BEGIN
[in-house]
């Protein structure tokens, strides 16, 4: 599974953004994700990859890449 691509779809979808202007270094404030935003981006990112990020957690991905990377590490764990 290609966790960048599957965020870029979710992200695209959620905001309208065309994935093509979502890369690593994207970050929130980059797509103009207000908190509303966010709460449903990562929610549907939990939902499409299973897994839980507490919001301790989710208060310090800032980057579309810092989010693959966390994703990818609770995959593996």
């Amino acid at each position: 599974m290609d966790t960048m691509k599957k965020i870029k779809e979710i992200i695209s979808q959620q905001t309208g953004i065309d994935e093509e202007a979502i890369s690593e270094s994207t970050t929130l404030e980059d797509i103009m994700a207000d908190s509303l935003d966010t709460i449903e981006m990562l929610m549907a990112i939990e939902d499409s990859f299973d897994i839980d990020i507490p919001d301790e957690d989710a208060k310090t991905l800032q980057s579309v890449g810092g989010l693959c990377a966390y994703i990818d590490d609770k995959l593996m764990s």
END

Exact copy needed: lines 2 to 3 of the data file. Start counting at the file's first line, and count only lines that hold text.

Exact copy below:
């Protein structure tokens, strides 16, 4: 599974953004994700990859890449 691509779809979808202007270094404030935003981006990112990020957690991905990377590490764990 290609966790960048599957965020870029979710992200695209959620905001309208065309994935093509979502890369690593994207970050929130980059797509103009207000908190509303966010709460449903990562929610549907939990939902499409299973897994839980507490919001301790989710208060310090800032980057579309810092989010693959966390994703990818609770995959593996």
């Amino acid at each position: 599974m290609d966790t960048m691509k599957k965020i870029k779809e979710i992200i695209s979808q959620q905001t309208g953004i065309d994935e093509e202007a979502i890369s690593e270094s994207t970050t929130l404030e980059d797509i103009m994700a207000d908190s509303l935003d966010t709460i449903e981006m990562l929610m549907a990112i939990e939902d499409s990859f299973d897994i839980d990020i507490p919001d301790e957690d989710a208060k310090t991905l800032q980057s579309v890449g810092g989010l693959c990377a966390y994703i990818d590490d609770k995959l593996m764990s």